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Jun28FriIt’s our promise to the public and a core value, but what does it mean to “give hope today”? June 28, 2019 by Major Ray Harris
Hope! Teams hope for a winning season. Politicians hope for electoral victory. Parents hope their children will be safe. The Salvation Army announces “hope” as a core value. But why? When we characterize ourselves as “Giving Hope Today,” what are we really saying? How do we give hope in response to the tragedy of missing and murdered Indigenous women? What does it mean to give hope in response to the methamphetamine crisis that is gripping Canada? Obviously there are no easy answers, but let’s look more closely at this core value in order to understand hope’s character.
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- Opinion & Critical Thought
Christian hope is grounded in the person of Jesus Christ. Jesus created a hopeful future for individuals and communities. One woman found hope when her hemorrhaging body was healed and she could be restored to her community. Healed lepers could begin to move about freely in their community rather than be required to remain on the margins. One community experienced the hope of economic justice when its chief tax collector welcomed Jesus into his home. Jesus practised reconciliation between antagonistic ethnic groups, and created hope for a new humanity without walls. Wherever Jesus went during his public ministry, he practised hope. Jesus brought God’s future into the present.
Hopes seemed to die with the Crucifixion of Jesus, but we live with the conviction that God raised Jesus from the dead and restored the hope that his saving purposes one day will be fully realized. It’s a future where instruments of warfare will be transformed into instruments of peace (see Isaiah 2:4); it’s a future characterized by the “healing of the nations” (Revelation 22:2), and where “death will be no more” (Revelation 21:4 NRSV); and it’s a future where “righteousness is at home” (2 Peter 3:13 NRSV). One day, salvation will be fully realized. For this reason, the Apostle Paul writes: “For in hope we were saved” (Romans 8:24 NRSV). Salvation is a present reality; salvation is also a future hope. The character of God’s future shapes our practice of hope today. Theologian Reinhold Niebuhr noted that “nothing that is worth doing can be achieved in our lifetime; therefore we must be saved by hope.”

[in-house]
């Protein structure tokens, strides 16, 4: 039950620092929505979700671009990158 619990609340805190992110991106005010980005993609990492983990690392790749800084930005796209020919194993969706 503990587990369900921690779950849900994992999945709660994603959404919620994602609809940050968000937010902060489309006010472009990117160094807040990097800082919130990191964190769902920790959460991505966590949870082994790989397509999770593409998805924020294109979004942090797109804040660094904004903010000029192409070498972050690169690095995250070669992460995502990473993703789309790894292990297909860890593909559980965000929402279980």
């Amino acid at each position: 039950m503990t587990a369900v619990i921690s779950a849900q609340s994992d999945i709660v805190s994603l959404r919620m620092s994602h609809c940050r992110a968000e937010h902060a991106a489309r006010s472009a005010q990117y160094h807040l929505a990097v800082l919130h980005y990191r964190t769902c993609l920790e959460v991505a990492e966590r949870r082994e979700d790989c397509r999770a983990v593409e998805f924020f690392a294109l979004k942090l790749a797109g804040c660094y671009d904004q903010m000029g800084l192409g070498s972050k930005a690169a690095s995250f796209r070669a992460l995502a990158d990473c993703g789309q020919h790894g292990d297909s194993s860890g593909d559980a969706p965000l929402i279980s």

We live in a time when far too many hopes go unrealized. A refugee family comes to Spryfield, N.S., with its hopes, only to have all seven children perish in a fire. Saskatchewan hockey players live with their dreams only to have them crushed in a horrific accident. Muslims go to the mosque in Quebec City and Christchurch, New Zealand, only to have their worship terrorized by gunfire. God’s purposes for our world have not yet been fully realized. However, even in such a time as this we practise hope.
Salvationists practise hope when we take the initiative to host the first church-sponsored pow wow in Canada at Pine Lake Camp, Alta.; hope is practised when the Booth Centre in Winnipeg opens a shelter for homeless members of the LGBTQ+ community; hope is practised when St. John’s Temple, N.L., creates a beginners’ band for adults who thought they might never learn to play an instrument; Hope in the City events draw attention to the Army’s work, with the help of people like Olympic skaters Tessa Virtue and Scott Moir; the international project called Others—Trade for Hope gives hope to those caught up in human trafficking; the Gifts of Hope program enables farmers in Malawi to develop more productive methods of farming. These are all small gestures of hope, but they make a difference now!
Hope, however, doesn’t just happen. Hope is not a commodity that we can simply take off a shelf to give to others. Hope is nurtured in a community that values it. For this reason, Salvationists meet together to worship the triune “God of hope” (Romans 15:13). Our worship of God helps us to realize that we are caught up in something much greater than ourselves. As we worship, our imaginations engage with the biblical stories of hope, especially the stories of Jesus. We engage in the hard work of becoming a community characterized by hope. As a community of Salvationists, together with volunteers and employees, we engage in God’s mission characterized by hope. Even if the need is so much greater than the difference we make, we practise hope because God’s vision for our world will one day be fully realized.
Major Ray Harris is a retired officer in Winnipeg.
This is the second in a series on the Canada and Bermuda Territory’s new core values: dignity, hope, service and stewardship (visit salvationist.ca/corevalues).
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